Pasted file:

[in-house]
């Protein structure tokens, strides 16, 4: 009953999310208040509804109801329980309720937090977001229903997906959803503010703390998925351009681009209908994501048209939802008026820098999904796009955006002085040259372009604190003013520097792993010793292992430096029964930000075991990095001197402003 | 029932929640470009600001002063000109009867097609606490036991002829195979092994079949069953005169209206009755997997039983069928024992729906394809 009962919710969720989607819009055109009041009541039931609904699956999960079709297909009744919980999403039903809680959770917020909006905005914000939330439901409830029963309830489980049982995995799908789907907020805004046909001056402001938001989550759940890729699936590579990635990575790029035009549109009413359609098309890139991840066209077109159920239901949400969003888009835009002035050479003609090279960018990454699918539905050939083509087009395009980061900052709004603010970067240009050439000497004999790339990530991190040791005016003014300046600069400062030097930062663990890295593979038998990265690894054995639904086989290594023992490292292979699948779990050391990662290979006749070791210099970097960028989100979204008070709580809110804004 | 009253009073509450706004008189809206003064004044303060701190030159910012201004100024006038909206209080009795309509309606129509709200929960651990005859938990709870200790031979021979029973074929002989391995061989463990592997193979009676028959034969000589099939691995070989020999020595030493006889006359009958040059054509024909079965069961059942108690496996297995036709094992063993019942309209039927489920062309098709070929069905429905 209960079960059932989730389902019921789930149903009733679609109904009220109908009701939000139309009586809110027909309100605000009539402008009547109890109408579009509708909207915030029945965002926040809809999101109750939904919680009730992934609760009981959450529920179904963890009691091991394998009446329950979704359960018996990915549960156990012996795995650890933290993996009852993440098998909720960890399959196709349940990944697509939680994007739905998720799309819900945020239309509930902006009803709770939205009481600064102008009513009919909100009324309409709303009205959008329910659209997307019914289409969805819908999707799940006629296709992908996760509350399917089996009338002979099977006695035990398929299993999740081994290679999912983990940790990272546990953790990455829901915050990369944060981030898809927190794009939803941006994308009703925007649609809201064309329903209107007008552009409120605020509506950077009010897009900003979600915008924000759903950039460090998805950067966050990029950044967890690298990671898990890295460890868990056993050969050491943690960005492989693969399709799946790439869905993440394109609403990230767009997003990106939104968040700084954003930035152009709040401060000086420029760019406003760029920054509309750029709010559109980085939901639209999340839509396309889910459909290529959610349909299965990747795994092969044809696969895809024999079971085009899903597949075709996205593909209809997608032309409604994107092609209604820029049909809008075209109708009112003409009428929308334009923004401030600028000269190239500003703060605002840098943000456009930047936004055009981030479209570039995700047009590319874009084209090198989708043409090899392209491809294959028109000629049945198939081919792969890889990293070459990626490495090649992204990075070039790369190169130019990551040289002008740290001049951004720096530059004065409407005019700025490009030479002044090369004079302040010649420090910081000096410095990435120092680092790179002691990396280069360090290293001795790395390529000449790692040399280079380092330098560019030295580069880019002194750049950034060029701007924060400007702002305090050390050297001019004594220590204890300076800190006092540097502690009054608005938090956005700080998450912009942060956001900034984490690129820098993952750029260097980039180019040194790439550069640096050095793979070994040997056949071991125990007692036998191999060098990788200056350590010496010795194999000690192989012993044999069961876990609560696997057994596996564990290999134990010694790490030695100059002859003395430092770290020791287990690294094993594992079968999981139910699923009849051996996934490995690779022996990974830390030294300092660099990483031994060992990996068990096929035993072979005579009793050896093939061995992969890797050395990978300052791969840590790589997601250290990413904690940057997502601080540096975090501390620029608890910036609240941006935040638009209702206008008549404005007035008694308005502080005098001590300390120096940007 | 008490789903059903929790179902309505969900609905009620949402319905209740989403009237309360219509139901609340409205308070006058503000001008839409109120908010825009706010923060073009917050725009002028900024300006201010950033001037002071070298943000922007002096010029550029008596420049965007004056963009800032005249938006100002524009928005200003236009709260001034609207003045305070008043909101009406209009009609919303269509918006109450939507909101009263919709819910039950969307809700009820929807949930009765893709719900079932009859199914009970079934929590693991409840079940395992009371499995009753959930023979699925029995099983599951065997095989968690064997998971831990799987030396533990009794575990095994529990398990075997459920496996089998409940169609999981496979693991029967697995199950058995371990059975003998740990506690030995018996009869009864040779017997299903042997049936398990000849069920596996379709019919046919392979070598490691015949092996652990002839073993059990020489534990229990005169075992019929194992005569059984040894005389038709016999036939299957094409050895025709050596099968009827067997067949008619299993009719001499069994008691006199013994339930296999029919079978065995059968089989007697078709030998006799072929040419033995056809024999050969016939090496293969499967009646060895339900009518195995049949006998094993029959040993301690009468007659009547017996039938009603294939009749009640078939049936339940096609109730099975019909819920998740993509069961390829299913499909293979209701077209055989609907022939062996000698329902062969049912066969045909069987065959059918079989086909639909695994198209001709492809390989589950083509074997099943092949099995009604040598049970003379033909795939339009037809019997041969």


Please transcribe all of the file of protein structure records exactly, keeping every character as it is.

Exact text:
[in-house]
């Protein structure tokens, strides 16, 4: 009953999310208040509804109801329980309720937090977001229903997906959803503010703390998925351009681009209908994501048209939802008026820098999904796009955006002085040259372009604190003013520097792993010793292992430096029964930000075991990095001197402003 | 029932929640470009600001002063000109009867097609606490036991002829195979092994079949069953005169209206009755997997039983069928024992729906394809 009962919710969720989607819009055109009041009541039931609904699956999960079709297909009744919980999403039903809680959770917020909006905005914000939330439901409830029963309830489980049982995995799908789907907020805004046909001056402001938001989550759940890729699936590579990635990575790029035009549109009413359609098309890139991840066209077109159920239901949400969003888009835009002035050479003609090279960018990454699918539905050939083509087009395009980061900052709004603010970067240009050439000497004999790339990530991190040791005016003014300046600069400062030097930062663990890295593979038998990265690894054995639904086989290594023992490292292979699948779990050391990662290979006749070791210099970097960028989100979204008070709580809110804004 | 009253009073509450706004008189809206003064004044303060701190030159910012201004100024006038909206209080009795309509309606129509709200929960651990005859938990709870200790031979021979029973074929002989391995061989463990592997193979009676028959034969000589099939691995070989020999020595030493006889006359009958040059054509024909079965069961059942108690496996297995036709094992063993019942309209039927489920062309098709070929069905429905 209960079960059932989730389902019921789930149903009733679609109904009220109908009701939000139309009586809110027909309100605000009539402008009547109890109408579009509708909207915030029945965002926040809809999101109750939904919680009730992934609760009981959450529920179904963890009691091991394998009446329950979704359960018996990915549960156990012996795995650890933290993996009852993440098998909720960890399959196709349940990944697509939680994007739905998720799309819900945020239309509930902006009803709770939205009481600064102008009513009919909100009324309409709303009205959008329910659209997307019914289409969805819908999707799940006629296709992908996760509350399917089996009338002979099977006695035990398929299993999740081994290679999912983990940790990272546990953790990455829901915050990369944060981030898809927190794009939803941006994308009703925007649609809201064309329903209107007008552009409120605020509506950077009010897009900003979600915008924000759903950039460090998805950067966050990029950044967890690298990671898990890295460890868990056993050969050491943690960005492989693969399709799946790439869905993440394109609403990230767009997003990106939104968040700084954003930035152009709040401060000086420029760019406003760029920054509309750029709010559109980085939901639209999340839509396309889910459909290529959610349909299965990747795994092969044809696969895809024999079971085009899903597949075709996205593909209809997608032309409604994107092609209604820029049909809008075209109708009112003409009428929308334009923004401030600028000269190239500003703060605002840098943000456009930047936004055009981030479209570039995700047009590319874009084209090198989708043409090899392209491809294959028109000629049945198939081919792969890889990293070459990626490495090649992204990075070039790369190169130019990551040289002008740290001049951004720096530059004065409407005019700025490009030479002044090369004079302040010649420090910081000096410095990435120092680092790179002691990396280069360090290293001795790395390529000449790692040399280079380092330098560019030295580069880019002194750049950034060029701007924060400007702002305090050390050297001019004594220590204890300076800190006092540097502690009054608005938090956005700080998450912009942060956001900034984490690129820098993952750029260097980039180019040194790439550069640096050095793979070994040997056949071991125990007692036998191999060098990788200056350590010496010795194999000690192989012993044999069961876990609560696997057994596996564990290999134990010694790490030695100059002859003395430092770290020791287990690294094993594992079968999981139910699923009849051996996934490995690779022996990974830390030294300092660099990483031994060992990996068990096929035993072979005579009793050896093939061995992969890797050395990978300052791969840590790589997601250290990413904690940057997502601080540096975090501390620029608890910036609240941006935040638009209702206008008549404005007035008694308005502080005098001590300390120096940007 | 008490789903059903929790179902309505969900609905009620949402319905209740989403009237309360219509139901609340409205308070006058503000001008839409109120908010825009706010923060073009917050725009002028900024300006201010950033001037002071070298943000922007002096010029550029008596420049965007004056963009800032005249938006100002524009928005200003236009709260001034609207003045305070008043909101009406209009009609919303269509918006109450939507909101009263919709819910039950969307809700009820929807949930009765893709719900079932009859199914009970079934929590693991409840079940395992009371499995009753959930023979699925029995099983599951065997095989968690064997998971831990799987030396533990009794575990095994529990398990075997459920496996089998409940169609999981496979693991029967697995199950058995371990059975003998740990506690030995018996009869009864040779017997299903042997049936398990000849069920596996379709019919046919392979070598490691015949092996652990002839073993059990020489534990229990005169075992019929194992005569059984040894005389038709016999036939299957094409050895025709050596099968009827067997067949008619299993009719001499069994008691006199013994339930296999029919079978065995059968089989007697078709030998006799072929040419033995056809024999050969016939090496293969499967009646060895339900009518195995049949006998094993029959040993301690009468007659009547017996039938009603294939009749009640078939049936339940096609109730099975019909819920998740993509069961390829299913499909293979209701077209055989609907022939062996000698329902062969049912066969045909069987065959059918079989086909639909695994198209001709492809390989589950083509074997099943092949099995009604040598049970003379033909795939339009037809019997041969």